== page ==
AbstractWith the advancement of modern medicine, invasive fungal infections are a growing cause of global mortality. Candida glabrata accounts for 25% of fungal infections in UK hospitals, second only to C. albicans. This number is expected to rise given current treatment challenges due to the former’s intrinsic antifungal resistance. C. glabrata also possesses a particularly interesting phylogeny, being a pathogen that is closely related to the non-pathogenic yeast S. cerevisiae. This makes C. glabrata a valuable model species to investigate evolutionary adaptation at a molecular level. Comparative genomics suggests that histone modification-related genes are under positive selection in this species, and polymorphisms in these genes have influenced the adaptation of this species to the human host environment.
Analyses conducted in this project suggest that histone acetylation pathways are not only under positive selection, but contribute to pathogenic phenotypes in C. glabrata. It was shown that the deletion of genes involved in histone acetylation produced hypervirulent C. glabrata strains, as determined by in vitro and in vivo phenotyping assays. Strains individually lacking subunits of histone acetyltransferase complexes showed increase azole resistance, variance in stress responses, increased biofilm formation and greater virulence in an insect infection model. These strains also showed substantially different transcriptomic profiles to the wild-type yeast and in context with the literature, transcriptomic data suggests that these histone acetylation-related genes have functionally diverged in the C. glabrata lineage, in accordance with our in silico predictions. It was therefore hypothesised that interfering with histone acetylation levels, by using histone deacetylase inhibitors, would attenuate the virulence of this fungal pathogen. Treating C. glabrata with histone deacetylase inhibitors attenuated biofilm formation and azole resistance and RNA-seq analyses indicated that the inhibition of deacetylation pathways altered the yeast’s transcriptional response to antifungal treatment. An in vivo insect infection model also suggested that histone deacetylase inhibitor treatment, in combination with the established antifungal fluconazole, could increase the survival rate of individuals suffering from C. glabrata infection. Taken together these data suggest that genes associated with histone modifications, particularly histone acetylation/deacetylation pathways, have functionally diverged in the C. glabrata lineage, to promote virulence-associated phenotypes. By extension genetic polymorphisms in components of these pathways may have influenced the species emergence as a human pathogen. Such processes may be pharmacologically targeted as an alternative means of treating C. glabrata infection, or to circumvent existing resistance to current antifungal therapies.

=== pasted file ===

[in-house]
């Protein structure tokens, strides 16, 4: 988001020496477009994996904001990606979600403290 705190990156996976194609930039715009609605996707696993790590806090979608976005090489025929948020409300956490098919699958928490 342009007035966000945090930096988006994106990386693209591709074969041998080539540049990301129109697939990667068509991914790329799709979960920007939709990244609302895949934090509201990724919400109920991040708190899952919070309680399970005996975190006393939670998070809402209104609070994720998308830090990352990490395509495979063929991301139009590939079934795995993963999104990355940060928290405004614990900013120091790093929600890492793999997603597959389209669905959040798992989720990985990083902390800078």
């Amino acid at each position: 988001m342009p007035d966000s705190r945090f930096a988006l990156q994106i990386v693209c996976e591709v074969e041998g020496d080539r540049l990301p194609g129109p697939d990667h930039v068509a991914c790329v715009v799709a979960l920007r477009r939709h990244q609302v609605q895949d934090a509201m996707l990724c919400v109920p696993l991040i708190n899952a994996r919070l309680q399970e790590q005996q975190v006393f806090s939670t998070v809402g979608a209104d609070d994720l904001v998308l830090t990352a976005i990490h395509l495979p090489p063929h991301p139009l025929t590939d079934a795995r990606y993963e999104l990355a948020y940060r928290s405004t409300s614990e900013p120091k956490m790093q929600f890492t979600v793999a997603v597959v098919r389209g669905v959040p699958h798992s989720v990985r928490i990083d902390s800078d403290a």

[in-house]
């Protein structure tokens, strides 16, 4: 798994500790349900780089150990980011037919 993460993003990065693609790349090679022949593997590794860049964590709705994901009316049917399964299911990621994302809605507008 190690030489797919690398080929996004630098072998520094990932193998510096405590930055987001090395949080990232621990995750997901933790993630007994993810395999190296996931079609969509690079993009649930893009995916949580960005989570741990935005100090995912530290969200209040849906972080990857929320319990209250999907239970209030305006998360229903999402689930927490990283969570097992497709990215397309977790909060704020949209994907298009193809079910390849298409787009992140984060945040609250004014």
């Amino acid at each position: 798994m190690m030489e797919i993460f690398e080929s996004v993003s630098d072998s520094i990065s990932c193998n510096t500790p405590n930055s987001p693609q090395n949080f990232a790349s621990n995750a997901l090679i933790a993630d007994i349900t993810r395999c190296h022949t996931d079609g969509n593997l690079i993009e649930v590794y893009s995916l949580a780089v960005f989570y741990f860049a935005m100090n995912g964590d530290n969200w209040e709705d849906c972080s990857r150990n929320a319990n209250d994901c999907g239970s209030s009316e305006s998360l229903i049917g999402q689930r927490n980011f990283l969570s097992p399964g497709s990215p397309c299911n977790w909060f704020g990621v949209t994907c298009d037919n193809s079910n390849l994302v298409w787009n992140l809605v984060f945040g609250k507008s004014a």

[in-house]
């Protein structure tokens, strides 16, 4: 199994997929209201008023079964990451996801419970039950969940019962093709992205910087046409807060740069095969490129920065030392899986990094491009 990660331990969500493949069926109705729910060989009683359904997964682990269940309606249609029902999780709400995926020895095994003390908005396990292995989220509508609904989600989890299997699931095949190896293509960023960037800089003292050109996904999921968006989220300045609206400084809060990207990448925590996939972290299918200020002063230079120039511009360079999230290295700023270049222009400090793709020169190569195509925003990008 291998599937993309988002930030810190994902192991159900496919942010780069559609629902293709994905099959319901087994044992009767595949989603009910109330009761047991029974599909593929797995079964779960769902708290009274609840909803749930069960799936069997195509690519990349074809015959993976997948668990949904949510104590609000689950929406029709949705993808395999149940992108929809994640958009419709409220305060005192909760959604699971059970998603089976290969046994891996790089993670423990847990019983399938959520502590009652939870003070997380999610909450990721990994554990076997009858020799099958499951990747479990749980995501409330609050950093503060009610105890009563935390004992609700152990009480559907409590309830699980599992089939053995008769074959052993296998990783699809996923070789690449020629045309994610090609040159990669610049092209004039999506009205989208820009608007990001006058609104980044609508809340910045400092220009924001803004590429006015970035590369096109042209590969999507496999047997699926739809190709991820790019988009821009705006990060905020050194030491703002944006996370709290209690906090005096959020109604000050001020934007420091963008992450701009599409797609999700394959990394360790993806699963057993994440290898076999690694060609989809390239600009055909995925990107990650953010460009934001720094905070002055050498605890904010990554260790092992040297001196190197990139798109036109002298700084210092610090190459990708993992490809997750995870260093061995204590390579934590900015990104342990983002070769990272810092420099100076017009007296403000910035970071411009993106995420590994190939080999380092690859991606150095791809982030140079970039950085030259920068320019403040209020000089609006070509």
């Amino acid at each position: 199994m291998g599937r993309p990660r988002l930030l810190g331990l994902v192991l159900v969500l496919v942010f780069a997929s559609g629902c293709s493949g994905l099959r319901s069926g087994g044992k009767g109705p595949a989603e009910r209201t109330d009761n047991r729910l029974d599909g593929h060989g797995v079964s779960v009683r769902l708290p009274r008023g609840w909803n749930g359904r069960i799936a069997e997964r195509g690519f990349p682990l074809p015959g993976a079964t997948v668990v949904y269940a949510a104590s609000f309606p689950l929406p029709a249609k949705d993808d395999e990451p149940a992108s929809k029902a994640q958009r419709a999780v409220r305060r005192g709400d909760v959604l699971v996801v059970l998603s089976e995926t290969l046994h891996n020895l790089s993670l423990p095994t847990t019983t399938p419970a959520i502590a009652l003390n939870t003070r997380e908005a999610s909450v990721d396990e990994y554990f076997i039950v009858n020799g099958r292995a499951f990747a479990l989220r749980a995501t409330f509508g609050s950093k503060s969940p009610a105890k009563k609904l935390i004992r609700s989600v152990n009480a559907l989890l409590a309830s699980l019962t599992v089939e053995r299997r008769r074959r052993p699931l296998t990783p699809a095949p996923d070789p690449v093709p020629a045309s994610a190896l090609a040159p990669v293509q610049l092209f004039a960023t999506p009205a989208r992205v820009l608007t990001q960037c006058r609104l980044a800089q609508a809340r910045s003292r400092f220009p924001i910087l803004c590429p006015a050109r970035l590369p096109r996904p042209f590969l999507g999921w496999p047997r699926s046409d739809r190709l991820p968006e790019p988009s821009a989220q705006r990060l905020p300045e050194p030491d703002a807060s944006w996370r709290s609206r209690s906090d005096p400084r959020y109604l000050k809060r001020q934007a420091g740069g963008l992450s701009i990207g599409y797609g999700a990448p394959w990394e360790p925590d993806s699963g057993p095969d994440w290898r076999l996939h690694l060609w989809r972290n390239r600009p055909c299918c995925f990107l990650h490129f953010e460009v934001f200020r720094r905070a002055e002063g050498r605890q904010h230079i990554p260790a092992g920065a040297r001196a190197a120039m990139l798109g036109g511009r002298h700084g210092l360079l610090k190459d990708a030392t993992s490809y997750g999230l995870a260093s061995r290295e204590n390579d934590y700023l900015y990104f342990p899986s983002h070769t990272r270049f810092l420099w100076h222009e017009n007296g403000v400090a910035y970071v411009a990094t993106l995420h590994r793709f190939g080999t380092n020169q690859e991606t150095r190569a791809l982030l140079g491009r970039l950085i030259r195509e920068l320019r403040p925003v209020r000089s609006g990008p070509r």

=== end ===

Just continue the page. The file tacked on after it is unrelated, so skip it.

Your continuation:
|Date of Award||Jul 2020|
|Supervisor||Edel Hyland (Supervisor) & John McGrath (Supervisor)|
- Candida glabrata
- Antifungal resistance